On the Chess Forum we have been looking at mixing
mugging up on openings with tactical training.
'Mugging up' is an apt term for looking at openings.
The Mugs memorise the moves, the Masters study the moves.
There is a wonderful world of difference.
A handy way to get a feel for a feel for an opening and
at the same time become aware of it any tactical shadow
that may follow it around is to play over a pile of miniature
games with that opening.
A tactical shadow is a trick one often connects with
a particular opening. (though of course they can happen
in any opening and at any time during the game.)
A crass example is White winning the Black Queen
in the Advanced French. It is a very old trap (9 examples on RHP).
The chosen name of the Black player is very appropriate
TimmyToilet - HomerJSimpson RHP 2006
1.e4 e6 2.d4 d5 3.e5 c5 4.c3 cxd4 5.cxd4 Nc6 6.Nf3 Qb6 7.Bd3 Nxd4 8.Nxd4 Qxd4
9.Bb5+ and White wins the undefended Black Queen. Doh!
So you store that idea and use it in other settings.
Aspasia - Zenic RHP 2008 (Owen Defence)
This next one came from a Petroff.
elsbeth - wimble RHP 2007
Black has just played 12...Qxd4 13.Bb5+
And from a Centre Counter.
Lazar326 - DrMountaigne RHP 2008
We can now see the d4 pawn is being held by the Bb5+ trick.
Alas Black did not and play continued 14... Nxd4 15.Nxd4 Qxd4 16.Bb5+
From a Sicilian. caluma - boblix RHP 2007
Black thought he was winning a piece with 9...Nxd4.
10.Bxd4 Qxd4 11.Bb5+
But beware. Chess is Chess. The beautiful game.
And I make no excuses at all for showing this one again.
Black tempts White into going for the Bb5+ trick winning his Queen.
Schack - PeeHan RHP 2008
Any collection of Miniatures (games under 25 moves) gives you
loads of tactical ideas. The very fact it's over in under 25 moves
tells you that something tactical has happened.
As a bonus you pick up subconsciously the opening principles, the theme
or spirit of the opening and your 'inner eye' senses when a trick shot is on.
Here are just some of the books I have.
Of course if you have a Data Base then you can search for games
in a particular opening under 25 moves, print them out, play over
them revealing the tactical ideas that made it a 25 mover.
Play over them on a proper chess set.
Don't sit there like Harry the Dip looking at the moves on a monitor.
All you are you are doing is watching the moving parts of a clock.
You have to get in and tinker. "What if this?", "What if that?"
“Why not this move.” “What happens if I play this….”
That is called analysing a game where you will be finding and
discarding the very moves that the players saw or indeed missed.
My most recent purchase is 222 Opening Traps after 1.e4.
by Muller and Knack.
They often give how many times 'the trap' has worked in serious play.
A bit like I do with the RHP 1400-1900 DB.
McShane (2480) - Molander (2289) Stockholm 2000
The book's quotes in "" ""
White has just played 5.c3
"White sets a trap without incurring any great risk."
This is playing a move that has a pitfall for the opponent to fall into.
Black played 5...Bg4.
"It is incredible how many strong players fall into this trap."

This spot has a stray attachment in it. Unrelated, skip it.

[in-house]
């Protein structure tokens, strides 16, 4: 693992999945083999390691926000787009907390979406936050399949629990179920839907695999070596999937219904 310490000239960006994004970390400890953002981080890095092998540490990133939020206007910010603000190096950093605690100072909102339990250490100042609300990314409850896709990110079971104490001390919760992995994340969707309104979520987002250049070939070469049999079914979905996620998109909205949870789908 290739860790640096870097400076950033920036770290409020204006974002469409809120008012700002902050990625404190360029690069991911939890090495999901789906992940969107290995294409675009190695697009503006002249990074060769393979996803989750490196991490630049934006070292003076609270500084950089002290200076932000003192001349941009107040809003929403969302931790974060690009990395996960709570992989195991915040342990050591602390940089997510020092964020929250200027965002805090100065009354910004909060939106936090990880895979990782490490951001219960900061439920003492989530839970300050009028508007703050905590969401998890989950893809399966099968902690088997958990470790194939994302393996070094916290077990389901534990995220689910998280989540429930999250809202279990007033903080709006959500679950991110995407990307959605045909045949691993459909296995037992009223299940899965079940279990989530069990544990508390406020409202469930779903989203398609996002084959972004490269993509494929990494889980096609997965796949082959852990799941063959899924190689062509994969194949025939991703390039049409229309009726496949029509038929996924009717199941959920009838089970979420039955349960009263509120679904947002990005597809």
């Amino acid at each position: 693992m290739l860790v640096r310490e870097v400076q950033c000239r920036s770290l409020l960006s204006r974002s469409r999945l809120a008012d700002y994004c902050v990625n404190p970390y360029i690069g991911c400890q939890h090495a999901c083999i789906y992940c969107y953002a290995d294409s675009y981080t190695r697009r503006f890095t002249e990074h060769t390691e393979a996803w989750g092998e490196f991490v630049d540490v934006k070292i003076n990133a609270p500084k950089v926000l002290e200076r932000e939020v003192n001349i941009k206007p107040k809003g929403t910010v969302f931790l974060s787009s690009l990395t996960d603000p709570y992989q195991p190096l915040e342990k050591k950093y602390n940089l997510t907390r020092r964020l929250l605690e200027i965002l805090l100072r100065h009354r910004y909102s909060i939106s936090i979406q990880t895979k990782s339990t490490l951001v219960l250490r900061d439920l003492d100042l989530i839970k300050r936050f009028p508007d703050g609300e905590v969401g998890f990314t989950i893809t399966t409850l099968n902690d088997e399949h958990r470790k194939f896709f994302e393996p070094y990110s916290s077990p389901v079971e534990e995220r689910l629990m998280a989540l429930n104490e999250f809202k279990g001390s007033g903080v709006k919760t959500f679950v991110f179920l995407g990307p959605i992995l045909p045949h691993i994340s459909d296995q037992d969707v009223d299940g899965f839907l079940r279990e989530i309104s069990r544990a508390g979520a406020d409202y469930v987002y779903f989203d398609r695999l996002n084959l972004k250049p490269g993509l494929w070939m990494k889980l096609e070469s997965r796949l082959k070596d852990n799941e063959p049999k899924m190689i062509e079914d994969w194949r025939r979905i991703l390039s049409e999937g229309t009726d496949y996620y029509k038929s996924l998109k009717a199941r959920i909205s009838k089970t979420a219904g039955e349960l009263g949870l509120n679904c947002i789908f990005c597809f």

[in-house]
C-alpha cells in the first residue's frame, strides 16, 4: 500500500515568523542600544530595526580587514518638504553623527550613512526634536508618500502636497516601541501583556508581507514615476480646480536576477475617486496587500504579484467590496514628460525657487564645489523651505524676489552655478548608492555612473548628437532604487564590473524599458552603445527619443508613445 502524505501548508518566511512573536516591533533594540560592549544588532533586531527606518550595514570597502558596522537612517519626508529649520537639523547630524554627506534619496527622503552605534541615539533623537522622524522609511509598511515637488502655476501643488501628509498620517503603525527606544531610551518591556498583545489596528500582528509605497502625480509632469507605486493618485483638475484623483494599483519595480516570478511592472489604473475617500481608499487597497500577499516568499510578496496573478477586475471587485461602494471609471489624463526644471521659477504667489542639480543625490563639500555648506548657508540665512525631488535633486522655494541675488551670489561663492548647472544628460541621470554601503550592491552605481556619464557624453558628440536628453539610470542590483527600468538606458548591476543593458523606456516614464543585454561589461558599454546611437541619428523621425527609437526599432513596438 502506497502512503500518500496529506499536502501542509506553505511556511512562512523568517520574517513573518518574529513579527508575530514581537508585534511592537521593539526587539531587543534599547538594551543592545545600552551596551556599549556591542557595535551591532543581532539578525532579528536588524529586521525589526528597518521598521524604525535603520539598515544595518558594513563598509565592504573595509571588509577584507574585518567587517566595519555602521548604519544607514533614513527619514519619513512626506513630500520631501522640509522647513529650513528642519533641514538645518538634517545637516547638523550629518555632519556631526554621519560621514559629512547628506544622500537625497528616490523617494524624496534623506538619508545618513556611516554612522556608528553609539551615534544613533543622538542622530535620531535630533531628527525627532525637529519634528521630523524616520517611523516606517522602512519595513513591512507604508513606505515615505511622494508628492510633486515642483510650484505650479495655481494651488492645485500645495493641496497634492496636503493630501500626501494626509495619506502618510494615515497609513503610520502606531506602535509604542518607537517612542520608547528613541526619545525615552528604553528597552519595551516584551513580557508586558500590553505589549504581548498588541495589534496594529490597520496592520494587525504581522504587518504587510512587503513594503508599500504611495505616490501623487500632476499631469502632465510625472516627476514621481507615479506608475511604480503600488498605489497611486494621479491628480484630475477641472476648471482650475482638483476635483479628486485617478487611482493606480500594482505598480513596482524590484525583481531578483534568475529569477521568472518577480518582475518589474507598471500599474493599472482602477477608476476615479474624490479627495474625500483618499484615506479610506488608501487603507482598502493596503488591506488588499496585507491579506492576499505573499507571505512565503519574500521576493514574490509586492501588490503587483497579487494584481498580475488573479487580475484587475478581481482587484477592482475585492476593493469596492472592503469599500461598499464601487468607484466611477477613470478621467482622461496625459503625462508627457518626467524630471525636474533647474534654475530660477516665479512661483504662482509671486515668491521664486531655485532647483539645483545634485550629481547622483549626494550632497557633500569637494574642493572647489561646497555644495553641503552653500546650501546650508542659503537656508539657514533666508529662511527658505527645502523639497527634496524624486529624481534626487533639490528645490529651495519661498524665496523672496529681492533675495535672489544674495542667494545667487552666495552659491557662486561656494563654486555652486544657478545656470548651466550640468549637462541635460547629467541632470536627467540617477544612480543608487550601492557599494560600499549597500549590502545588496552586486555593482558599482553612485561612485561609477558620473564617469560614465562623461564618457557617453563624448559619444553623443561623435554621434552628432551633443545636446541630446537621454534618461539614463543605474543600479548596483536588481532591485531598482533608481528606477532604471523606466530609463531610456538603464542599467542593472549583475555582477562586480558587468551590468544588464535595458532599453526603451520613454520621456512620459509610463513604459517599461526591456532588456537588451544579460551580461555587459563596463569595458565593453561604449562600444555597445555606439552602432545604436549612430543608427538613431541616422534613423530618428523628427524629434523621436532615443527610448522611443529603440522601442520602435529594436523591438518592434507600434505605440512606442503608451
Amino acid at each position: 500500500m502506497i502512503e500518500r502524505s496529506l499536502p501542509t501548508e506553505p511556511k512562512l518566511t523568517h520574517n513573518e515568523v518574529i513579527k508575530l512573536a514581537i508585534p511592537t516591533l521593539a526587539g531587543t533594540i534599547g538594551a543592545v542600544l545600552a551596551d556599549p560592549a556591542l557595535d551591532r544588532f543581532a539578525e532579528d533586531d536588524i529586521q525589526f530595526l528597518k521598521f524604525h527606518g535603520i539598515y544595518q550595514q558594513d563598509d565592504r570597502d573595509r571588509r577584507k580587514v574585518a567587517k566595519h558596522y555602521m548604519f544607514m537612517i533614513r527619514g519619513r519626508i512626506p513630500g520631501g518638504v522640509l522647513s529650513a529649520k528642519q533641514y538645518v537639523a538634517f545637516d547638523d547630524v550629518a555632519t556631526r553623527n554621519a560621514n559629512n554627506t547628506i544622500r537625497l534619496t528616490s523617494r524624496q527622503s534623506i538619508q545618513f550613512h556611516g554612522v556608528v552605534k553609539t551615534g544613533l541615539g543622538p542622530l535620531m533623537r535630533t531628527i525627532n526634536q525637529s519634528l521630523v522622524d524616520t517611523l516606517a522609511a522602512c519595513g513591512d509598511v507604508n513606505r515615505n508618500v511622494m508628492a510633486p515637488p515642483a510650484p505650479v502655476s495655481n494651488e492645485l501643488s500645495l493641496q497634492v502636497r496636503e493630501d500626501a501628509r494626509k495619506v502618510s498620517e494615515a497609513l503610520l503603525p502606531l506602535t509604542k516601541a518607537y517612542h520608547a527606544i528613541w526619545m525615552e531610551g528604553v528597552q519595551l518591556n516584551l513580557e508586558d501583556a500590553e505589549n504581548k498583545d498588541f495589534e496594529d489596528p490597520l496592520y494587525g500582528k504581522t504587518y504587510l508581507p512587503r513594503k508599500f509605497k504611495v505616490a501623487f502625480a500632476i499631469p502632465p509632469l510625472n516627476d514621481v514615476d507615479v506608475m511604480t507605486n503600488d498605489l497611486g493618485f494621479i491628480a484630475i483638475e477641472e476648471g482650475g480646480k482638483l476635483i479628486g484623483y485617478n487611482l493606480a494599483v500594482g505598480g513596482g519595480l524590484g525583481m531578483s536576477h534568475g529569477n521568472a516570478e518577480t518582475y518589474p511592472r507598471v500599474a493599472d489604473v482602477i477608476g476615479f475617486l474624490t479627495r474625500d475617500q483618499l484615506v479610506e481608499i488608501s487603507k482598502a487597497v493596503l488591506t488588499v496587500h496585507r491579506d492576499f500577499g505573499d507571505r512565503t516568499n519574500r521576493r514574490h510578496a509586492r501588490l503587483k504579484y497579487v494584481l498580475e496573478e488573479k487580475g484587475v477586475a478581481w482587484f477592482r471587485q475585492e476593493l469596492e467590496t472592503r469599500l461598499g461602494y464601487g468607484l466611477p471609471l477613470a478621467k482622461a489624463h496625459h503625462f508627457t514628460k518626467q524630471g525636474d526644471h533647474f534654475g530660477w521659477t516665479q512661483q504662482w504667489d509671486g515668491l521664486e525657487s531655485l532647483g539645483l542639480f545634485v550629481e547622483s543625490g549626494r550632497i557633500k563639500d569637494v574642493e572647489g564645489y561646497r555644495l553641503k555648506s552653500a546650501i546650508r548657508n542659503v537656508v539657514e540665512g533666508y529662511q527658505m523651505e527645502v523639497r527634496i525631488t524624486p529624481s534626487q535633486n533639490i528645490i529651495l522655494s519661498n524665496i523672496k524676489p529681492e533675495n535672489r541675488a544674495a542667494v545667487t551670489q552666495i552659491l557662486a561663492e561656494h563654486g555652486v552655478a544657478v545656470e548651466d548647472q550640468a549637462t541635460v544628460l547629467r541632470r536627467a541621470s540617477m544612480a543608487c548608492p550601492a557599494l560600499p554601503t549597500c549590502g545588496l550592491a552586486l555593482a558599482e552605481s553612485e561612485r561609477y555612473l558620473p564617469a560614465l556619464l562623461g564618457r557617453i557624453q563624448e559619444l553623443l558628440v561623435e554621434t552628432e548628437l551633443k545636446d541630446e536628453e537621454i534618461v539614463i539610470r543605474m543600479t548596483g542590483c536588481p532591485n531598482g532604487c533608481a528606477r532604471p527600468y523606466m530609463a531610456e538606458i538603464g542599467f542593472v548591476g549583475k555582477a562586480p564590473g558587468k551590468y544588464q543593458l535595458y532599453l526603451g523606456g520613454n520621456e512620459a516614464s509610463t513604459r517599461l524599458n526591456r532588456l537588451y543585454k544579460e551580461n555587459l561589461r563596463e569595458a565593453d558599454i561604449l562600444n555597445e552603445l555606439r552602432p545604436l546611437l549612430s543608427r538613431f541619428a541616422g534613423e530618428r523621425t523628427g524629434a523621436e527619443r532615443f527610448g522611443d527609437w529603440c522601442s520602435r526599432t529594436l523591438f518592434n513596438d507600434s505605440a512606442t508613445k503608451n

They then mention MegaBase (2005) has 32 victims.
So we look at how the game went.
Back at this position.
The 1400 RHP database has this position after 5...Bg4 35 times.
And only one player has played 6.Qb3. Most play 6.h3 or 6.0-0.
(the one hero who played 6.Qb3 was stinkybinky -v- edgargrau RHP 2009.
White failed to see the Qxb7 idea and lost.)
So the question I have to ask is how come in a database full of attacks on f7....
....this position appears over 820 times.
The lads are not going for an attack on f7 in this position?
The answer is so simple it is frightening. A little knowledge is a dangerous thing.
It is the fear of getting a doubled pawn.
They will not play 6.Qb3 because 6...Bxf3 gives them a doubled pawn.
They fear the doubled f-pawn so much after Bxf3 they fail to see
this attacking resource. They have been blinded by knowledge.
(I'll let the reader work out the simple win after 6..Bxf3 7.Bxf7+ and Qxb7+)
They have read or have been told by someone who has posted in the
forum that doubled pawns are bad and must be avoided at all costs.
Yes doubled pawns can be a telling factor in a game but not,
as some would have you believe in every single game.
Often, as in the line above they play no part in the game at all.
This is a major difference between a weak player and a strong player.
The stronger player knows when flippant rules of thumb can be ignored.
It is the position on the board what matters.
Don't fret so much about having a doubled pawn.
It means you have an open or ½ open file to work with.
Don't think you have an automatic win because you have
inflicted doubled pawns on your opponent.
In certain positions it is an advantage, in others it does not matter.
The object of the exercise is to checkmate the opponent King.
Not to finish the game with an intact pawn structure.
Faith was restored by...
Tadeh - pierrez RHP 2008
and this game.
dynomatic - cosmopolitician RHP 2007
This position arose.
What are you looking at...be honest.
The tripled c-pawns and drooling or the attack on f7.
Right men, get out there double your pawns, triple your pawns and attack.
We end with this. It reads like another of Swiss Gambit’s Problems.
Black to play and offer his Queen and get mated all in two moves.
Sheneval - ouroboros RHP 2009
Black sees the g-pawn coming to g5 and makes a square for his Knight.
White shuns winning the Queen with Nxf7+ .
He has heard that blunders often comes in two’s.